Beginning at the close of the Truman presidency and ending in 2003, the two hundredth anniversary of the Louisiana Purchase agreement and of the organization of the Lewis and Clark expedition,
explains how modern Missouri bridged the years between the mid-twentieth century and the new millennium.
Central to the period was the end of segregation, the demise of bossism in Kansas City and St. Louis, changes in the economy, and the impact of cross-state urbanization. Among other developments were the building of the interstate highways and the marked expansion of higher education. Larsen’s overall thesis is that during these years Missouri continued to advance in a restrained manner and at a moderate pace. The Republican party revived, suburbs mushroomed around the central cities, the state government grew and expanded its functions, the population became more diversified, concerns increased for the natural and built environments, higher education was transformed, small towns held their own, and the state declined as a force in national politics.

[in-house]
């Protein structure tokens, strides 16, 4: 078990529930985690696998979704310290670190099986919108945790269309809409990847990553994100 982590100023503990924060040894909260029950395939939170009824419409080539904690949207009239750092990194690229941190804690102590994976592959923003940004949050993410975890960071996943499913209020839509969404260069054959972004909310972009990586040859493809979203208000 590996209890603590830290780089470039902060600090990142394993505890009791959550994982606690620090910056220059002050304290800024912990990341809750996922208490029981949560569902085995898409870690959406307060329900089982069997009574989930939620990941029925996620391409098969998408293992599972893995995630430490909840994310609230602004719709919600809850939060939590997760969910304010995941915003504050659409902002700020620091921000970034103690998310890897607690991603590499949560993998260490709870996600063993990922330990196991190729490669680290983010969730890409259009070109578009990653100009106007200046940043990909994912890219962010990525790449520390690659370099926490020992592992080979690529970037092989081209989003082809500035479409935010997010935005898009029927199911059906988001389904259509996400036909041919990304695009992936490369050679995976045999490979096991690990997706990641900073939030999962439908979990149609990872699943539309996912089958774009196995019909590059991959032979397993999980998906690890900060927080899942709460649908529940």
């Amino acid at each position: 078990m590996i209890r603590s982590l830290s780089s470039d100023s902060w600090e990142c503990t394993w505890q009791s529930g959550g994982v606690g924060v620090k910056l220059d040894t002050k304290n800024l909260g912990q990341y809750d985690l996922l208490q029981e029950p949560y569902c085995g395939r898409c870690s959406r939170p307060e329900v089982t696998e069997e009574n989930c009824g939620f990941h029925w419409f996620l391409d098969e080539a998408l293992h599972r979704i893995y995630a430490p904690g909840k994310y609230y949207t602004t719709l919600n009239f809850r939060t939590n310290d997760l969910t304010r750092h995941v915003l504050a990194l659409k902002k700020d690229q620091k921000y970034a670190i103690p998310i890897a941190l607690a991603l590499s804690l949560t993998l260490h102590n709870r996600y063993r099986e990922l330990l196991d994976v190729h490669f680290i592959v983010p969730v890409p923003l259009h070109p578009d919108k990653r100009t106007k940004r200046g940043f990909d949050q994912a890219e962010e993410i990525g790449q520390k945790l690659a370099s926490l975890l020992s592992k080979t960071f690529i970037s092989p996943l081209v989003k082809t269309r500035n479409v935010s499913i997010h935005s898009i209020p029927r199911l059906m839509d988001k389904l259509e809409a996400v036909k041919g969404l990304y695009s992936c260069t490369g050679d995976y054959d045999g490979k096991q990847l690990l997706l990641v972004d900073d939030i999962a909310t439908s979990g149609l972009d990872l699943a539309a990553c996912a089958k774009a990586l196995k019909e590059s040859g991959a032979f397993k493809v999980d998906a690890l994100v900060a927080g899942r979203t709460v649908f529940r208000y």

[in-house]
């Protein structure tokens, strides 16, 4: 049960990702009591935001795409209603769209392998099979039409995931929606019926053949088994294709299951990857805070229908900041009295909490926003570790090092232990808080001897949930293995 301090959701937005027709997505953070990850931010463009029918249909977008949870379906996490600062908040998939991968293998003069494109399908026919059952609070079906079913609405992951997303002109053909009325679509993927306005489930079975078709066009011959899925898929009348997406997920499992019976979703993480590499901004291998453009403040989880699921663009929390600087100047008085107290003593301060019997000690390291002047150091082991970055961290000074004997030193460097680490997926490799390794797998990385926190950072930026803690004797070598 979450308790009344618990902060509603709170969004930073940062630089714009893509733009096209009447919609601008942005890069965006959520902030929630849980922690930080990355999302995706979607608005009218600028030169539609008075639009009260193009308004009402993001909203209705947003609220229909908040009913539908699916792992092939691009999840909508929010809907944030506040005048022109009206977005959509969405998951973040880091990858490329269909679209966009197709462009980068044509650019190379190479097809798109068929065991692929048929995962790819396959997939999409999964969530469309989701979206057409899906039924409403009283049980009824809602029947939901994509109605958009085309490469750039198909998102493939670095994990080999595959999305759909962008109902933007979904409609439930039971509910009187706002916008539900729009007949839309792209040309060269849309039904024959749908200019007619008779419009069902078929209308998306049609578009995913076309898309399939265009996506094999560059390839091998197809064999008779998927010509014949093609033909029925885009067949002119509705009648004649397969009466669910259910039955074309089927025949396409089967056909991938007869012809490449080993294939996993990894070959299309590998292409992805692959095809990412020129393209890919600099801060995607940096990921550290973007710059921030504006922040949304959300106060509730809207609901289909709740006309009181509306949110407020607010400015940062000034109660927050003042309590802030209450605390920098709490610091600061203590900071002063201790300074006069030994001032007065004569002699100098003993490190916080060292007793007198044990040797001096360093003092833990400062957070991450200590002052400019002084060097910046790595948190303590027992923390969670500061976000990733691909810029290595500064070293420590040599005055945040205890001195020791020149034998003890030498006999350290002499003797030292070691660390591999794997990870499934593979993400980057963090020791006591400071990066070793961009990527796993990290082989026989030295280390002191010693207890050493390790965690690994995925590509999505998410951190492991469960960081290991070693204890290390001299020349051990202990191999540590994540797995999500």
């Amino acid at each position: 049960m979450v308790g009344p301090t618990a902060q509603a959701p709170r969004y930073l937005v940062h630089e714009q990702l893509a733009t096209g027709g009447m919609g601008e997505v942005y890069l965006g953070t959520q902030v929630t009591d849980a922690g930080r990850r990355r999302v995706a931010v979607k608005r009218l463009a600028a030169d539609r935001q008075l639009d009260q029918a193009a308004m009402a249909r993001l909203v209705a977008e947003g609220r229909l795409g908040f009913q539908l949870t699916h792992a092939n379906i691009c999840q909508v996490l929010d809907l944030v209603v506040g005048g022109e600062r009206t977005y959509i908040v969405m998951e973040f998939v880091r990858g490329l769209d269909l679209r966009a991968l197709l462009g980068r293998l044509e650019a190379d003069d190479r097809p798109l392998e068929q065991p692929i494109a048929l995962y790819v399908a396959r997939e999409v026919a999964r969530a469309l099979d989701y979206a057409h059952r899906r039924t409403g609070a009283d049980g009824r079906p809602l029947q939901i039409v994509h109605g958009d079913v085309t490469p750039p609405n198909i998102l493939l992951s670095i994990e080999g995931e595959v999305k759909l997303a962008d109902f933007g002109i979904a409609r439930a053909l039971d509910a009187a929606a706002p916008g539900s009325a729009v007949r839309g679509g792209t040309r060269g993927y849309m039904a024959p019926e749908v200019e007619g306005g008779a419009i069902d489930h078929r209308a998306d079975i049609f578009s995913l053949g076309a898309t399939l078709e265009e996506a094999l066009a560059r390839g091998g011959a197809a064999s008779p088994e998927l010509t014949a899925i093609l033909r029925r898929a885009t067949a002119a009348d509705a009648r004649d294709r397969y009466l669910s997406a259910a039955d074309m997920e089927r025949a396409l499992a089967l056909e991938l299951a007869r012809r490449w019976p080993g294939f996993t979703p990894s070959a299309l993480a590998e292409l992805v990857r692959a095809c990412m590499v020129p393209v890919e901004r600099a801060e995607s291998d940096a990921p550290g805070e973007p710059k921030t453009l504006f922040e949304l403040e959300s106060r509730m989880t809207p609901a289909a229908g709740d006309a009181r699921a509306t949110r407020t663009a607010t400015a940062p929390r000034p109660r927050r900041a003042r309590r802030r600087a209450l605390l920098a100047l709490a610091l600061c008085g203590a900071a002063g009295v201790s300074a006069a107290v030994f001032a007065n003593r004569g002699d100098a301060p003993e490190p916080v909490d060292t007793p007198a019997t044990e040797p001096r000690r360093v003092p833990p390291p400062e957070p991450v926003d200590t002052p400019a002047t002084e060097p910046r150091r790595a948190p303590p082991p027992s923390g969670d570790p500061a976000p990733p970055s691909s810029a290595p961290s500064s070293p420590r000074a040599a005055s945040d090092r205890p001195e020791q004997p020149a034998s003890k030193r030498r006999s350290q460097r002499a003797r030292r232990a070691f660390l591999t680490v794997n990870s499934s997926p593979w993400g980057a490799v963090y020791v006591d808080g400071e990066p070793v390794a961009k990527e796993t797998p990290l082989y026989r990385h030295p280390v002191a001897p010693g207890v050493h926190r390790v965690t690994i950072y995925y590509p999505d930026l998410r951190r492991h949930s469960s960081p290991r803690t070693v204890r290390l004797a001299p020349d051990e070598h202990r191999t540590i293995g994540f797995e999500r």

A History of Missouri: Volume VI, 1953 to 2003 is very much a pioneering effort and one that should be welcomed by anyone interested in the history of Missouri, from casual observers to policymakers.